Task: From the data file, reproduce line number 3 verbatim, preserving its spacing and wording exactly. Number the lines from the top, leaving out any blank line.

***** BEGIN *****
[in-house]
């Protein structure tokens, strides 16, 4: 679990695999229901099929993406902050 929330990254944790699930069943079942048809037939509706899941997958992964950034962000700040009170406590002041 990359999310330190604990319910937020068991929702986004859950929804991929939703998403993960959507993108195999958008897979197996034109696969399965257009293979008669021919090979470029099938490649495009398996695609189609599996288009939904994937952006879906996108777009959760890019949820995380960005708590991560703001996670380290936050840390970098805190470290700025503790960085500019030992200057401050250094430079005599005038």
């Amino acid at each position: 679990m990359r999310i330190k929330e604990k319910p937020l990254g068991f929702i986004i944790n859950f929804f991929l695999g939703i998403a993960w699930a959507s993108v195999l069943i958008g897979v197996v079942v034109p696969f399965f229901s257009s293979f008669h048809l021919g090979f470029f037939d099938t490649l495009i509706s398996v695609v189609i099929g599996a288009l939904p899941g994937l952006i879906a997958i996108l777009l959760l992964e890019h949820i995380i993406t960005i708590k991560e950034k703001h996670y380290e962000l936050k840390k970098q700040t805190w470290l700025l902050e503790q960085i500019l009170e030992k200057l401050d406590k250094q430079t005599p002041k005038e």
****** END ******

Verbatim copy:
């Amino acid at each position: 679990m990359r999310i330190k929330e604990k319910p937020l990254g068991f929702i986004i944790n859950f929804f991929l695999g939703i998403a993960w699930a959507s993108v195999l069943i958008g897979v197996v079942v034109p696969f399965f229901s257009s293979f008669h048809l021919g090979f470029f037939d099938t490649l495009i509706s398996v695609v189609i099929g599996a288009l939904p899941g994937l952006i879906a997958i996108l777009l959760l992964e890019h949820i995380i993406t960005i708590k991560e950034k703001h996670y380290e962000l936050k840390k970098q700040t805190w470290l700025l902050e503790q960085i500019l009170e030992k200057l401050d406590k250094q430079t005599p002041k005038e």